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She may for ever renounce the sacred and delightful task of educating them to morality, of rearing up in their hearts the sanctuary of virtue; of training them to think and act according to the laws of Christianity; she may leave them to her domestics, or to their governess, and cease to be a Mother, in every sense of the word! Let none imagine that giving birth to children gives a title to the honourable name of Mother! None can justly claim it, but she who endeavours to gain from her child the fulness of love, faith, and gratitude.

To every unnatural Mother these endearing affections of her children's hearts are lost, and, to her shame, bestowed on the nurse, on the governess, or any other person who is most occupied with them, who best nurses, entertains, and instructs them; and from whom they experience most acts of kindness, attention, and benevolence.

With the loss of the child's affections, the Mother also loses her claim to that unconditional obedience, which, if not founded upon the purest sentiments of humanity, will change into a kind of despotism, paralyzing and deadening every moral principle.

A Mother, who neglects to observe and superintend her child, will lose all influence over him, and continually be at a loss in choosing means best adapted for cultivating the principles of morality within him. "Alas! thou poor and abandoned child! She who gave thee birth is alive, and yet thou hast no mother!" Although she should introduce into her family the most approved methods of instruction, with all the Pestalozzian exercises, and could abandon her little ones during the greater part of the day, she would have the appearance of a good Mother, but be far from being one in reality.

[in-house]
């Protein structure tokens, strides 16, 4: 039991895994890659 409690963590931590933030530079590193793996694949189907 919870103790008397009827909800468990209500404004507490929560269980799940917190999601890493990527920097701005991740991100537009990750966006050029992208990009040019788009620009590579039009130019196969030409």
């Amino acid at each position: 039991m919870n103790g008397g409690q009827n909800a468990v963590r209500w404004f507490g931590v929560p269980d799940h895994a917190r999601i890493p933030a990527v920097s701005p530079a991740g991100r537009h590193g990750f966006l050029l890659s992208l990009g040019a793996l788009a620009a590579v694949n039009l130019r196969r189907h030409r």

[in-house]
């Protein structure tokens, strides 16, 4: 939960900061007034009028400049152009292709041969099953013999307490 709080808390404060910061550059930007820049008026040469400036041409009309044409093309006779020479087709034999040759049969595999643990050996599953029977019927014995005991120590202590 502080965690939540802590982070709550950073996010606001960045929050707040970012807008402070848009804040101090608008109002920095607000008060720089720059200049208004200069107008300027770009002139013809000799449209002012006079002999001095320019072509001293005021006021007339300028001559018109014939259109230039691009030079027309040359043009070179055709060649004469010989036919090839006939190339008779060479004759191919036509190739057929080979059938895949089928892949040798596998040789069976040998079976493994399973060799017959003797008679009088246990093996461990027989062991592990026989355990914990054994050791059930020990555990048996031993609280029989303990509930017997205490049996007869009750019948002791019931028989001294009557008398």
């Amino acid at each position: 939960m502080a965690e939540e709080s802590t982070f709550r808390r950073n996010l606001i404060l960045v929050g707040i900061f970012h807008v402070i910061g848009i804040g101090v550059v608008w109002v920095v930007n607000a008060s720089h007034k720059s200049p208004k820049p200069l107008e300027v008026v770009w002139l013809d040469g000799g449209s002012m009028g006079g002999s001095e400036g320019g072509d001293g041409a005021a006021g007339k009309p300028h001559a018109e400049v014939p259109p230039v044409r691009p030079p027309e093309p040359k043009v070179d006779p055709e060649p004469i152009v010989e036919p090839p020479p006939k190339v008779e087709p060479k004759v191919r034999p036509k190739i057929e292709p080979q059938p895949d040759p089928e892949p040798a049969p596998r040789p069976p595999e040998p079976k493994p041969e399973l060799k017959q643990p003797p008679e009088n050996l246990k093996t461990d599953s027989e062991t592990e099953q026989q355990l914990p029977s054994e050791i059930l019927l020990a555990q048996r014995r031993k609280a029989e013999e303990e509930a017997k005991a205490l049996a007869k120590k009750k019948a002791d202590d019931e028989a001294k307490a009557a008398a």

A Mother, who sacrifices maternal duty to the follies and vanities, the sensual pleasures and idle diversions of the world, will never be able to excite in her children religious sentiments; which, however, she alone can do, and therefore ought to do.

A child should not be left in the first period of its development to the action of its own will: its moral guardians, its Parents, must guide the infant will till obedience has raised delight, and it feels it has done right: this feeling is a fruit of the development of the Godly principle in a child, and it is only by a continuance of the operation of this divine force that the child's sensual will becomes moral; and it finds in itself an inward guide, which incites it to its ultimate end.

To diminish the power of the sensual will, and to animate the activity, energy and operation of the Godly principle, is the grand secret of Education, and requires the tender, skilful hand of Parents devoted to their Duty*.

Gratitude, faith, and love are excited within the child, by acts of kindness and love. By means of them, his Mother appears to him as a higher, but, at the same time, as a benevolent power; she consequently becomes to him a representative of the Deity, before he knows the Deity, and these sentiments constitute what may be called the elements of religion.